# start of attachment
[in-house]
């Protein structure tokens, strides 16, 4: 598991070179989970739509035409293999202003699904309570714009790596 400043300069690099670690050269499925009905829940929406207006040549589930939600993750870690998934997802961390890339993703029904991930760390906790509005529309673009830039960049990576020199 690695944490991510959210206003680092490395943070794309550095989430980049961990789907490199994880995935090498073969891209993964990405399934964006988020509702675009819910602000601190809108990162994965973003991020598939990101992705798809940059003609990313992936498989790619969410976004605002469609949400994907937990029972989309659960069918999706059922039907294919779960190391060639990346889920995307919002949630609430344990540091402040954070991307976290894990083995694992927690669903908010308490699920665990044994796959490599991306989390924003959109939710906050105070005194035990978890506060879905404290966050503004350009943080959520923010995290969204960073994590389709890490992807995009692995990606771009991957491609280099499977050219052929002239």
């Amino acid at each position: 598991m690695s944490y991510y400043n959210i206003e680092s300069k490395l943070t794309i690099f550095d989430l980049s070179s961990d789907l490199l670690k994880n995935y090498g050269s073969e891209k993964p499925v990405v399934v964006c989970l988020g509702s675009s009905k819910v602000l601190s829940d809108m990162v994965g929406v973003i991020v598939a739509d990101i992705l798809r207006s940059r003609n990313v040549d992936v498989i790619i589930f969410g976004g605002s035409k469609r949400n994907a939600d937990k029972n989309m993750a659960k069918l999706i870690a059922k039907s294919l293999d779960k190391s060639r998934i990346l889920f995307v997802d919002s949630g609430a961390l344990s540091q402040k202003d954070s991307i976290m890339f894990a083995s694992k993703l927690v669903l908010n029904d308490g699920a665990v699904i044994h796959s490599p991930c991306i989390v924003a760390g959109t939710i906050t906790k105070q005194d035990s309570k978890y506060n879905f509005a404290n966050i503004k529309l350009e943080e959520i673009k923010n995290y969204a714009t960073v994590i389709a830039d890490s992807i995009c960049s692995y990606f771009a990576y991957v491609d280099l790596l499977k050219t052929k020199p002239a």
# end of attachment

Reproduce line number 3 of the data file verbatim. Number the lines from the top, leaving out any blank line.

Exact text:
């Amino acid at each position: 598991m690695s944490y991510y400043n959210i206003e680092s300069k490395l943070t794309i690099f550095d989430l980049s070179s961990d789907l490199l670690k994880n995935y090498g050269s073969e891209k993964p499925v990405v399934v964006c989970l988020g509702s675009s009905k819910v602000l601190s829940d809108m990162v994965g929406v973003i991020v598939a739509d990101i992705l798809r207006s940059r003609n990313v040549d992936v498989i790619i589930f969410g976004g605002s035409k469609r949400n994907a939600d937990k029972n989309m993750a659960k069918l999706i870690a059922k039907s294919l293999d779960k190391s060639r998934i990346l889920f995307v997802d919002s949630g609430a961390l344990s540091q402040k202003d954070s991307i976290m890339f894990a083995s694992k993703l927690v669903l908010n029904d308490g699920a665990v699904i044994h796959s490599p991930c991306i989390v924003a760390g959109t939710i906050t906790k105070q005194d035990s309570k978890y506060n879905f509005a404290n966050i503004k529309l350009e943080e959520i673009k923010n995290y969204a714009t960073v994590i389709a830039d890490s992807i995009c960049s692995y990606f771009a990576y991957v491609d280099l790596l499977k050219t052929k020199p002239a």